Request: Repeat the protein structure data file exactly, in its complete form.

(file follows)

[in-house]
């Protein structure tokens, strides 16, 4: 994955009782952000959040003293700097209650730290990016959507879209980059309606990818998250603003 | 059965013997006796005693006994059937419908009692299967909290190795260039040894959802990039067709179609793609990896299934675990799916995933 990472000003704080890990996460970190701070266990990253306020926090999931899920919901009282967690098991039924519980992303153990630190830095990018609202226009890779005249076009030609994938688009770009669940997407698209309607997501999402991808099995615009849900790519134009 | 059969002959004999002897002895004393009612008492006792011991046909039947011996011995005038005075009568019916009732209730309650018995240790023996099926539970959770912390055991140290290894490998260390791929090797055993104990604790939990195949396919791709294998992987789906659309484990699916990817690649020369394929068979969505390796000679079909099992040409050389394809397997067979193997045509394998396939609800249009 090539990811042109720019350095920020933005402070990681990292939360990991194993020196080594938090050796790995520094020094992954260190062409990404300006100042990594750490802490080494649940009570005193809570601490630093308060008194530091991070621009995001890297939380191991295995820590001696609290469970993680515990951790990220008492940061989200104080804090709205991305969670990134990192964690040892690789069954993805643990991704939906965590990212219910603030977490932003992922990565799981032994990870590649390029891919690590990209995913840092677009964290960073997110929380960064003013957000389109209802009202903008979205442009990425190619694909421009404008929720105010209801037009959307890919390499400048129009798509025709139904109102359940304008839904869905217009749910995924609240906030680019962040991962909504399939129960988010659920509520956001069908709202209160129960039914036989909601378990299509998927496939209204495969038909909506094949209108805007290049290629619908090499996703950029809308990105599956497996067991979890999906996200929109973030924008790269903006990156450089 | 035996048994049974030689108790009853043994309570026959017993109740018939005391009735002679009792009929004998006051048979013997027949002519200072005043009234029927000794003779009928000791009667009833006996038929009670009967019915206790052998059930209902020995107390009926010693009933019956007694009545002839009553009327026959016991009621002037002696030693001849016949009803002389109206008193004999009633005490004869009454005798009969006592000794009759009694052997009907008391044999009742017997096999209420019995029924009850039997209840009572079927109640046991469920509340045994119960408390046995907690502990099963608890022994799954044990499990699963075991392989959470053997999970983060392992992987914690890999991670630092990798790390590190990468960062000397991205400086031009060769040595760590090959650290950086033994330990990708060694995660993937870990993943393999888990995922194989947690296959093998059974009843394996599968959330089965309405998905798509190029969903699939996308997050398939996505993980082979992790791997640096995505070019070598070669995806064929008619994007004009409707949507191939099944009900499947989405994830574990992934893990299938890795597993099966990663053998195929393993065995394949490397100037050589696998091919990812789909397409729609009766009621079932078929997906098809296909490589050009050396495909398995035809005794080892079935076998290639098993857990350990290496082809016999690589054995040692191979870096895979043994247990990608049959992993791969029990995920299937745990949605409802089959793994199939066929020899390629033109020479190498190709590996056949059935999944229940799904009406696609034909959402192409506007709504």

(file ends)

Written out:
[in-house]
């Protein structure tokens, strides 16, 4: 994955009782952000959040003293700097209650730290990016959507879209980059309606990818998250603003 | 059965013997006796005693006994059937419908009692299967909290190795260039040894959802990039067709179609793609990896299934675990799916995933 990472000003704080890990996460970190701070266990990253306020926090999931899920919901009282967690098991039924519980992303153990630190830095990018609202226009890779005249076009030609994938688009770009669940997407698209309607997501999402991808099995615009849900790519134009 | 059969002959004999002897002895004393009612008492006792011991046909039947011996011995005038005075009568019916009732209730309650018995240790023996099926539970959770912390055991140290290894490998260390791929090797055993104990604790939990195949396919791709294998992987789906659309484990699916990817690649020369394929068979969505390796000679079909099992040409050389394809397997067979193997045509394998396939609800249009 090539990811042109720019350095920020933005402070990681990292939360990991194993020196080594938090050796790995520094020094992954260190062409990404300006100042990594750490802490080494649940009570005193809570601490630093308060008194530091991070621009995001890297939380191991295995820590001696609290469970993680515990951790990220008492940061989200104080804090709205991305969670990134990192964690040892690789069954993805643990991704939906965590990212219910603030977490932003992922990565799981032994990870590649390029891919690590990209995913840092677009964290960073997110929380960064003013957000389109209802009202903008979205442009990425190619694909421009404008929720105010209801037009959307890919390499400048129009798509025709139904109102359940304008839904869905217009749910995924609240906030680019962040991962909504399939129960988010659920509520956001069908709202209160129960039914036989909601378990299509998927496939209204495969038909909506094949209108805007290049290629619908090499996703950029809308990105599956497996067991979890999906996200929109973030924008790269903006990156450089 | 035996048994049974030689108790009853043994309570026959017993109740018939005391009735002679009792009929004998006051048979013997027949002519200072005043009234029927000794003779009928000791009667009833006996038929009670009967019915206790052998059930209902020995107390009926010693009933019956007694009545002839009553009327026959016991009621002037002696030693001849016949009803002389109206008193004999009633005490004869009454005798009969006592000794009759009694052997009907008391044999009742017997096999209420019995029924009850039997209840009572079927109640046991469920509340045994119960408390046995907690502990099963608890022994799954044990499990699963075991392989959470053997999970983060392992992987914690890999991670630092990798790390590190990468960062000397991205400086031009060769040595760590090959650290950086033994330990990708060694995660993937870990993943393999888990995922194989947690296959093998059974009843394996599968959330089965309405998905798509190029969903699939996308997050398939996505993980082979992790791997640096995505070019070598070669995806064929008619994007004009409707949507191939099944009900499947989405994830574990992934893990299938890795597993099966990663053998195929393993065995394949490397100037050589696998091919990812789909397409729609009766009621079932078929997906098809296909490589050009050396495909398995035809005794080892079935076998290639098993857990350990290496082809016999690589054995040692191979870096895979043994247990990608049959992993791969029990995920299937745990949605409802089959793994199939066929020899390629033109020479190498190709590996056949059935999944229940799904009406696609034909959402192409506007709504």